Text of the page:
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Blame Oil Speculators, Not Obama, For Rising Oil Prices

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posted on Feb, 26 2012 @ 08:56 PM
reply to post by speculativeoptimist

It is a disaster all around. There are many to blame for the current state of matters. The alternative energy technology for vehicles is not yet mature and we will be dependent on oil, refined hydrocarbons, and natural gas for quite a few decades. One thing that irks me if the finding of oil fields below Greenfield Island larger that Saudi Arabias proven reserves. We could be oil independent if we used our oil internally, but the known reserves would have to be tapped. If we had tapped these reserves 10 or 20 years ago we would not be in this situation. We would not need to worry about the Middle East either.

I hear the argument that drilling won't produce a drop of oil for 6-8 years. Well, in 6-8 years we will be having this same debate again. Those 'supposed leaders' 20 years ago should have had the foresight to prepare for 2012. Even if 5 years from now the technology was developed or released to make electric vehicles much more reasonably designed with the range, power, and speeds comparable to hydrocarbon vehicles, oil can be used for many strategic and manufacturing reasons. We could even sell it to foreign buyers, and corporations.

I could go on for hours, but I am preaching to the choir here anyway.

edit on 26/2/12 by spirit_horse because: (no reason given)

posted on Feb, 27 2012 @ 12:45 AM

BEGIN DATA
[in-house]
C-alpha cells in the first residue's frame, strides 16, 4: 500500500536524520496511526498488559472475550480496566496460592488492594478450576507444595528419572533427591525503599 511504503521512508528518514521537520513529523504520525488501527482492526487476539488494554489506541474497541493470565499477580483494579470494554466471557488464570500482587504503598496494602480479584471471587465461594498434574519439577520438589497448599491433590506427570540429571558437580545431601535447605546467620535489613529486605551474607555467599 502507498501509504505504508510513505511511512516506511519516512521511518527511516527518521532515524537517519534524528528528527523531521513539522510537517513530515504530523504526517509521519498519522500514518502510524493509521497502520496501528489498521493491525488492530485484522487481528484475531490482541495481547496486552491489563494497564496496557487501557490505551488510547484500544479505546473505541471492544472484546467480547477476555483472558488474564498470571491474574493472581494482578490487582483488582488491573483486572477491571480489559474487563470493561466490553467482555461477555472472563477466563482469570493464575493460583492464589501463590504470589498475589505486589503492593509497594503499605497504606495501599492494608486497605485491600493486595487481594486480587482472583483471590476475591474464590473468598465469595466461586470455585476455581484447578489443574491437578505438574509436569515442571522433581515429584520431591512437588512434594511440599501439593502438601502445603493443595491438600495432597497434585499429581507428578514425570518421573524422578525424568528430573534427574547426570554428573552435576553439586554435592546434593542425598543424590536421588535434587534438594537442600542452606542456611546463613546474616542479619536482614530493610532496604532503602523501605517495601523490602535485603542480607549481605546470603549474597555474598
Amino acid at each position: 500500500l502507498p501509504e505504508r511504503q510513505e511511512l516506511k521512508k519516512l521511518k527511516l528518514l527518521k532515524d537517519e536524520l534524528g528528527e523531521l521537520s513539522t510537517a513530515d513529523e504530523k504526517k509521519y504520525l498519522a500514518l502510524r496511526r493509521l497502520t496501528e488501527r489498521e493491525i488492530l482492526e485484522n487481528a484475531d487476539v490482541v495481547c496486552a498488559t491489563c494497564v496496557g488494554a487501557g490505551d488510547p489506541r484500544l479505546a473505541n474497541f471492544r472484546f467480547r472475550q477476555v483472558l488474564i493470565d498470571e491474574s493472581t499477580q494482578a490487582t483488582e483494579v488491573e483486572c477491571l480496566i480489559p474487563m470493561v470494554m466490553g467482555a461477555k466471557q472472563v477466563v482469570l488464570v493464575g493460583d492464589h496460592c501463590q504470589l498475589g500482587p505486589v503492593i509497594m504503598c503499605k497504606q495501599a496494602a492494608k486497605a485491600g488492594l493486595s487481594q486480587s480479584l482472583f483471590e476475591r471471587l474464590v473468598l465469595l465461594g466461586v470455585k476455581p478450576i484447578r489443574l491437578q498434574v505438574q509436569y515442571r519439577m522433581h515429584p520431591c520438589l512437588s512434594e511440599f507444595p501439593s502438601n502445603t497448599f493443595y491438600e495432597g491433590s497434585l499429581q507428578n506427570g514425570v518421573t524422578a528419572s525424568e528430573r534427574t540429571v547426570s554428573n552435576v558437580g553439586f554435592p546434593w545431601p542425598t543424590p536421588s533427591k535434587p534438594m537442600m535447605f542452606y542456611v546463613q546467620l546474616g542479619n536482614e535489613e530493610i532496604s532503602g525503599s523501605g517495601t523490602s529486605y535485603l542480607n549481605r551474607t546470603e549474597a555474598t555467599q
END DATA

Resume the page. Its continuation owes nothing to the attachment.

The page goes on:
First we need to replace the word speculator with the word manipulator and we'll be on the right track. Second we need to come to terms with the fact that the "free market" died in 1913 with the establishment of fractional reserve banking and income tax. Once we do this it is easy to understand the problem. Anyone suggesting the "free market" as the culprit has their head in the sand or they profit from the manipulators actions. Author Jordan Maxwell likes to use a phrase that mostly states that nothing in the world works the way we think it does. This thought process should be applied anytime you are getting opinions from the MSM. The criminality of someone making money by causing their own country grief is rampant on Wall Street. Wall Street players can bet on the failure of things in this country and then cause the failure vis a vis their own market manipulation. The irony is when people that do this or support it and yet they have the audacity to consider themselves great American patriots. I suspect the evening of the playing field isn't as far away as everyone would think it might be, but that's only my opinion. The best way to fight the system is to drive something that gets great mileage because waiting for transparency and accountability is a tedious process.